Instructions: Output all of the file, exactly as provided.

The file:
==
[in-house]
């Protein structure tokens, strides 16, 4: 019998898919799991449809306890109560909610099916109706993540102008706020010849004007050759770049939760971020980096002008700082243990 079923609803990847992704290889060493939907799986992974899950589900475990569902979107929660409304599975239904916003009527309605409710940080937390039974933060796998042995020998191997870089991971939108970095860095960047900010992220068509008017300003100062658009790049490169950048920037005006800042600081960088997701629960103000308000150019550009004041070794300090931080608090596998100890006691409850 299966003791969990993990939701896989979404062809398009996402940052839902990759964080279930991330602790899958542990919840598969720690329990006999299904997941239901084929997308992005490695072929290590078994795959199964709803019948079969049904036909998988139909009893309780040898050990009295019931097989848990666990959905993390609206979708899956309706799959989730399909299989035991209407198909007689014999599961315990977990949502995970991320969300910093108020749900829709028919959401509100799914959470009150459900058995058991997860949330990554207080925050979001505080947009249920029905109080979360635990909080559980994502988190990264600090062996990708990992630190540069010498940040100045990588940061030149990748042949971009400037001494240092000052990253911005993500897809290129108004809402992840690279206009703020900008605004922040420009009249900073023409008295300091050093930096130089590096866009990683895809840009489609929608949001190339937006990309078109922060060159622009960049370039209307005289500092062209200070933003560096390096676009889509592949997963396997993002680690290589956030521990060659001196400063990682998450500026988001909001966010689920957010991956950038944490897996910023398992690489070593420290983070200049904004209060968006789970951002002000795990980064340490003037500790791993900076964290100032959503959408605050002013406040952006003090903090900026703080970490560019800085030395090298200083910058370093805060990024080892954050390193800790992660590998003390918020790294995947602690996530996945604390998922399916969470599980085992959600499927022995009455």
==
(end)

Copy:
[in-house]
């Protein structure tokens, strides 16, 4: 019998898919799991449809306890109560909610099916109706993540102008706020010849004007050759770049939760971020980096002008700082243990 079923609803990847992704290889060493939907799986992974899950589900475990569902979107929660409304599975239904916003009527309605409710940080937390039974933060796998042995020998191997870089991971939108970095860095960047900010992220068509008017300003100062658009790049490169950048920037005006800042600081960088997701629960103000308000150019550009004041070794300090931080608090596998100890006691409850 299966003791969990993990939701896989979404062809398009996402940052839902990759964080279930991330602790899958542990919840598969720690329990006999299904997941239901084929997308992005490695072929290590078994795959199964709803019948079969049904036909998988139909009893309780040898050990009295019931097989848990666990959905993390609206979708899956309706799959989730399909299989035991209407198909007689014999599961315990977990949502995970991320969300910093108020749900829709028919959401509100799914959470009150459900058995058991997860949330990554207080925050979001505080947009249920029905109080979360635990909080559980994502988190990264600090062996990708990992630190540069010498940040100045990588940061030149990748042949971009400037001494240092000052990253911005993500897809290129108004809402992840690279206009703020900008605004922040420009009249900073023409008295300091050093930096130089590096866009990683895809840009489609929608949001190339937006990309078109922060060159622009960049370039209307005289500092062209200070933003560096390096676009889509592949997963396997993002680690290589956030521990060659001196400063990682998450500026988001909001966010689920957010991956950038944490897996910023398992690489070593420290983070200049904004209060968006789970951002002000795990980064340490003037500790791993900076964290100032959503959408605050002013406040952006003090903090900026703080970490560019800085030395090298200083910058370093805060990024080892954050390193800790992660590998003390918020790294995947602690996530996945604390998922399916969470599980085992959600499927022995009455």